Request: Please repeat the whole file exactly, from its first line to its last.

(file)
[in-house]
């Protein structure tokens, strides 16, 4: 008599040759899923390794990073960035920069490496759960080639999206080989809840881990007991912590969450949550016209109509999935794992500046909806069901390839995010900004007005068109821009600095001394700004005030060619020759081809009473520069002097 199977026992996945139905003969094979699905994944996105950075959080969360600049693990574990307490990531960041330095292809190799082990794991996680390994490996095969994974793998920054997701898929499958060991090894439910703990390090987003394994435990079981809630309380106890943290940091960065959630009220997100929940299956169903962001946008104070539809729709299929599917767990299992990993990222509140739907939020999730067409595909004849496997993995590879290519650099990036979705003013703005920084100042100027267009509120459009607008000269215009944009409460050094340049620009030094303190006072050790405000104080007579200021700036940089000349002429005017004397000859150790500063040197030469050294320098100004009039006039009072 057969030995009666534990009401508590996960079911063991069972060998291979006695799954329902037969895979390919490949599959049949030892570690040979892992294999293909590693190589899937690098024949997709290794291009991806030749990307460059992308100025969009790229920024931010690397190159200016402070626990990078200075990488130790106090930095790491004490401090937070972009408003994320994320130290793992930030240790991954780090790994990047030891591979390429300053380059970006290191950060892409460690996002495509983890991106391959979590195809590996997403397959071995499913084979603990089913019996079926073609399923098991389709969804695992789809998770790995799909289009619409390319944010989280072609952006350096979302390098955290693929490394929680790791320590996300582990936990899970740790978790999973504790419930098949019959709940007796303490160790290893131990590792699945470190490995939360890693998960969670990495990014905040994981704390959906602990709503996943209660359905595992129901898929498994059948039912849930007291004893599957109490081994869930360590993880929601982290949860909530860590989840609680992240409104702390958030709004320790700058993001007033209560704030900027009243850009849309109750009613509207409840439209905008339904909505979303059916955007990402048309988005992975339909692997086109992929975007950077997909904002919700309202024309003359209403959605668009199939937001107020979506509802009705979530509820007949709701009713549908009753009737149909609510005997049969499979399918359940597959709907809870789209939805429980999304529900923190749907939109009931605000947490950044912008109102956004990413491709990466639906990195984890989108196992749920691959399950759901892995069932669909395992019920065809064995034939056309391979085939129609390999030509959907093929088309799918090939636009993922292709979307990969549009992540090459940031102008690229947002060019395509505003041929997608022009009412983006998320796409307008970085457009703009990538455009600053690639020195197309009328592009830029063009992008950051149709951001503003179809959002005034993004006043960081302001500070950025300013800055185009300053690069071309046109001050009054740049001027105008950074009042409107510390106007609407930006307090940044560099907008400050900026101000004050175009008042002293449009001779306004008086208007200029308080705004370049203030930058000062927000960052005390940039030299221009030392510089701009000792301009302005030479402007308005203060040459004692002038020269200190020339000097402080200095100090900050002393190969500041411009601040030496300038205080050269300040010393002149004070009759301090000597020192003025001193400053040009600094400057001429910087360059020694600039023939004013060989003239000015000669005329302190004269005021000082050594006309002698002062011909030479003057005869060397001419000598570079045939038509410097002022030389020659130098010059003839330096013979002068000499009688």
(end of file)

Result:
[in-house]
């Protein structure tokens, strides 16, 4: 008599040759899923390794990073960035920069490496759960080639999206080989809840881990007991912590969450949550016209109509999935794992500046909806069901390839995010900004007005068109821009600095001394700004005030060619020759081809009473520069002097 199977026992996945139905003969094979699905994944996105950075959080969360600049693990574990307490990531960041330095292809190799082990794991996680390994490996095969994974793998920054997701898929499958060991090894439910703990390090987003394994435990079981809630309380106890943290940091960065959630009220997100929940299956169903962001946008104070539809729709299929599917767990299992990993990222509140739907939020999730067409595909004849496997993995590879290519650099990036979705003013703005920084100042100027267009509120459009607008000269215009944009409460050094340049620009030094303190006072050790405000104080007579200021700036940089000349002429005017004397000859150790500063040197030469050294320098100004009039006039009072 057969030995009666534990009401508590996960079911063991069972060998291979006695799954329902037969895979390919490949599959049949030892570690040979892992294999293909590693190589899937690098024949997709290794291009991806030749990307460059992308100025969009790229920024931010690397190159200016402070626990990078200075990488130790106090930095790491004490401090937070972009408003994320994320130290793992930030240790991954780090790994990047030891591979390429300053380059970006290191950060892409460690996002495509983890991106391959979590195809590996997403397959071995499913084979603990089913019996079926073609399923098991389709969804695992789809998770790995799909289009619409390319944010989280072609952006350096979302390098955290693929490394929680790791320590996300582990936990899970740790978790999973504790419930098949019959709940007796303490160790290893131990590792699945470190490995939360890693998960969670990495990014905040994981704390959906602990709503996943209660359905595992129901898929498994059948039912849930007291004893599957109490081994869930360590993880929601982290949860909530860590989840609680992240409104702390958030709004320790700058993001007033209560704030900027009243850009849309109750009613509207409840439209905008339904909505979303059916955007990402048309988005992975339909692997086109992929975007950077997909904002919700309202024309003359209403959605668009199939937001107020979506509802009705979530509820007949709701009713549908009753009737149909609510005997049969499979399918359940597959709907809870789209939805429980999304529900923190749907939109009931605000947490950044912008109102956004990413491709990466639906990195984890989108196992749920691959399950759901892995069932669909395992019920065809064995034939056309391979085939129609390999030509959907093929088309799918090939636009993922292709979307990969549009992540090459940031102008690229947002060019395509505003041929997608022009009412983006998320796409307008970085457009703009990538455009600053690639020195197309009328592009830029063009992008950051149709951001503003179809959002005034993004006043960081302001500070950025300013800055185009300053690069071309046109001050009054740049001027105008950074009042409107510390106007609407930006307090940044560099907008400050900026101000004050175009008042002293449009001779306004008086208007200029308080705004370049203030930058000062927000960052005390940039030299221009030392510089701009000792301009302005030479402007308005203060040459004692002038020269200190020339000097402080200095100090900050002393190969500041411009601040030496300038205080050269300040010393002149004070009759301090000597020192003025001193400053040009600094400057001429910087360059020694600039023939004013060989003239000015000669005329302190004269005021000082050594006309002698002062011909030479003057005869060397001419000598570079045939038509410097002022030389020659130098010059003839330096013979002068000499009688």